Spring Wildflowers

violets
Viola sororia

The lovely little violet is beloved as a garden plant by some and reviled as an invasive pest by others. The tasty little violet is also consumed in salads and sugared into flowery confections. Click here for more on this pretty little perennial that grows across a wide range of USDA Zones 3-9.

More spring wildflowers:
blue-eyed grass (Sisyrinchium angustifolium)
eastern North American pitcherplants (Sarracenia spp.)
Indian pink (Spigelia marilandica)
lesser celandine (Ranunculus ficaria)
purple toadshade (Trillium underwoodii)
round-lobed hepatica (Anemone americana)

zypher lily
Zephyranthes atamasca

(Zephyranthes atamasca).

wild columbine
Aquilegia canadensis

(Aquilegia canadensis)

mayapple
Podophyllum peltatum

Mayapple (Podophyllum peltatum)

trout lily
Erythronium spp.

(Erythronium spp.)


Floridata Master Plant List
The Floridata Plant Encyclopedia profiles all kinds of plants for every kind of climate. Visit the master Plant Profile List page that organizes species alphabetically by botanical name. Use the FloridataGrid page for advanced sorting, filtering and searching of the database.


Plant Tag Lists
Plant Type Tags
One or more "tags", represented as icons, are are assigned to a species to indicate plant form form and type.
Feature Tags
These tags are assigned to a species to summarize characteristics and uses.

 

Attract Hummingbirds

cross vine
Bignonia capreolata

Back home in North Florida, the hummingbirds are returning to my neighborhood where they would find the crossvine in bloom down by The Catfish Pond. I miss Florida and I miss watching the hummers fight furious battles over ownership of the cross vine's nectar rich flowers.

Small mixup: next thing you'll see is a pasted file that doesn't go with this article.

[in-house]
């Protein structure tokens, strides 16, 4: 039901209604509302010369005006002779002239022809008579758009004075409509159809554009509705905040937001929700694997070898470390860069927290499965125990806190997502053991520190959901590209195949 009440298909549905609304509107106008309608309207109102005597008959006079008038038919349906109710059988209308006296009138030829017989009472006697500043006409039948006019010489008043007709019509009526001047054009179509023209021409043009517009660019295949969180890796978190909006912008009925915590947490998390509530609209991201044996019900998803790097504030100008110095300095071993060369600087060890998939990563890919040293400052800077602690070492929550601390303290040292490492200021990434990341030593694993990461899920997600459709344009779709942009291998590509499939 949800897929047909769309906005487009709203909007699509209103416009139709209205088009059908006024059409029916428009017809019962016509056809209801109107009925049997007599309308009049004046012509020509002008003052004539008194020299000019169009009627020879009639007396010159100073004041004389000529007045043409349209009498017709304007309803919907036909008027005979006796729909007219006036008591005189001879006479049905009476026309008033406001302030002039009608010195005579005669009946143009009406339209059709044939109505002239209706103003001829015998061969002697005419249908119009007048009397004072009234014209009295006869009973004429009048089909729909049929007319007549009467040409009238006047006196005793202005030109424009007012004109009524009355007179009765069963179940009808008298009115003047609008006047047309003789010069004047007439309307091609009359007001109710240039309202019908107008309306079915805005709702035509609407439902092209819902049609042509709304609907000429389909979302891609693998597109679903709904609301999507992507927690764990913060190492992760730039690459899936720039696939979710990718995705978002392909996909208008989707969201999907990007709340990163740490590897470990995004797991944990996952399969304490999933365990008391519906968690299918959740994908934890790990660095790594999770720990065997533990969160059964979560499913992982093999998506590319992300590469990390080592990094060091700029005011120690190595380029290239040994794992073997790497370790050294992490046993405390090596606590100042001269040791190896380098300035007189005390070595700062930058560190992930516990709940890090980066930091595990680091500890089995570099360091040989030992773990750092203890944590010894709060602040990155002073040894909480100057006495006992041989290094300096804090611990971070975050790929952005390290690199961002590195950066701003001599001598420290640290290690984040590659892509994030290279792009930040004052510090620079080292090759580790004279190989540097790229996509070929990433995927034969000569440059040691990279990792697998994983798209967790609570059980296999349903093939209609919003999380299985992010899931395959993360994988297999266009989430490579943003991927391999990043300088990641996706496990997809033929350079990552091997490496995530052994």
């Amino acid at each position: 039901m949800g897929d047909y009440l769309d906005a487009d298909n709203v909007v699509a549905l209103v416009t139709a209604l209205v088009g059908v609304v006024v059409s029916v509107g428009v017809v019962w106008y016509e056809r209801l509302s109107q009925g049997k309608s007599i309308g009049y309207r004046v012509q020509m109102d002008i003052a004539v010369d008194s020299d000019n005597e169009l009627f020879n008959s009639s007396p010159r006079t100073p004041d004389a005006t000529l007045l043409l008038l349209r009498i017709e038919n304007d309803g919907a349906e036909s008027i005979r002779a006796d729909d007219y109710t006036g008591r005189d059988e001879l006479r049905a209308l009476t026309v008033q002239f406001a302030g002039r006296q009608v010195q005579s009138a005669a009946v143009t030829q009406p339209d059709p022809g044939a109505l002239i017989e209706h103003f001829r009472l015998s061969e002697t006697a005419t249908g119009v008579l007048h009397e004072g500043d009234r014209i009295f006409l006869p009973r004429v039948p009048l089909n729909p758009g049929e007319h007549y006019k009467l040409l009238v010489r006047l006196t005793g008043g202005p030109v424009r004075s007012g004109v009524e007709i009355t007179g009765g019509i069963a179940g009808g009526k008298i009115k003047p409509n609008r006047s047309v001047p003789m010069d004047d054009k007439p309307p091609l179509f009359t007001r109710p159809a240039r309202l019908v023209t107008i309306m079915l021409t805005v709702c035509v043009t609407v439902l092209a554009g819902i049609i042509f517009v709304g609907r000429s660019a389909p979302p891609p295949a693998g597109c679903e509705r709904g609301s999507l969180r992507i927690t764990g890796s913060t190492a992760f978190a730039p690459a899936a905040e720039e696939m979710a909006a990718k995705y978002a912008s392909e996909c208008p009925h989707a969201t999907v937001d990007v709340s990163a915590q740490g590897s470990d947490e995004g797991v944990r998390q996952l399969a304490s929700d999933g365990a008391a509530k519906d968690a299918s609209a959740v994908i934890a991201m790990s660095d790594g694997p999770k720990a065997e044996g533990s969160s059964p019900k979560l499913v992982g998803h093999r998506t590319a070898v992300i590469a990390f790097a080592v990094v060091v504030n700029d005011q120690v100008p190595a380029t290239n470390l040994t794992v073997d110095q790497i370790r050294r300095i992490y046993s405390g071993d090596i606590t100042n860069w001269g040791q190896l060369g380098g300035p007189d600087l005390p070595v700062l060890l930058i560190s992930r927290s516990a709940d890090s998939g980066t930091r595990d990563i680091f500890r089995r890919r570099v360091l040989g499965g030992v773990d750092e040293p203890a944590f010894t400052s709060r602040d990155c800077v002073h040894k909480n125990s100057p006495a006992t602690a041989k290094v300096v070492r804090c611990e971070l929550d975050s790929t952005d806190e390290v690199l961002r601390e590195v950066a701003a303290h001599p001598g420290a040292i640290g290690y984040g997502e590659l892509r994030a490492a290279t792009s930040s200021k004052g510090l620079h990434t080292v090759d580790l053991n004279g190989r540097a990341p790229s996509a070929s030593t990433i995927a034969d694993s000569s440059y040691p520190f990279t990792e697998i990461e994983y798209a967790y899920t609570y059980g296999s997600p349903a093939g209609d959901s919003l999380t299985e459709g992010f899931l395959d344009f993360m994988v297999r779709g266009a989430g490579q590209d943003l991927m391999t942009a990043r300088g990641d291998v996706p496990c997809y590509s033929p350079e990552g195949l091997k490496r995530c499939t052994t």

More spring flowering species that will attract hummingbirds to your yard:
chaste tree (Vitex agnus-castus)
coral honeysuckle (Lonicera sempervirens)
firebush (Hamelia patens)
lemon bottlebrush (Callistemon citrinus)
red buckeye (Aesculus pavia)
trumpet creeper (Campsis radicans)
weigela (Weigela florida)

shrimp plant
Justicia brandegeana

Coral bean
Coral Bean
Erythrina herbacea

cardinal flower
Cardinal Flower
Lobelia cardinalis

Click for more Hummingbird Plants.

Onions and Friends

scallions
Allium fistulosum

Scallions or green onions are easy to grow and I think they look pretty enough to earn a spot in the flower garden!

More delicious alliums for you to grow and eat:
chives (Allium schoenoprasum)
garlic chives (Allium tuberosum)
garlic (Allium sativum)
onion (Allium cepa Cepa Group)
leeks and elephant garlic (Allium ampeloprasum)

ornamental
Allium giganteum

This onion has big beautiful blossoms so it's grown more for looking than for eating.


Grow Greens lettuce Lactuca sativa

Grow and eat leafy greens like the lettuces and friends:
arugula (Eruca sativa)
chicory (Cichorum intybus)
corn salad (Valerianella locusta)
endive (Cichorium endivia)
orach (Atriplex hortensis)
salad burnet (Sanguisorba minor)
spinach (Spinacea oleracea)

red amaranth
Amaranthus tricolor

From the red amaranth, also know as Chinese spinach, profile: "...use young Chinese spinach leaves in fresh garden salads. They have a nice distinctive, earthy taste and certainly add color. Elsewhere, millions of people eat the leaves like spinach: steamed or lightly stir fried. They are often added to soups. "

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Perennials for the meadow





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v7.2 August 9, 2011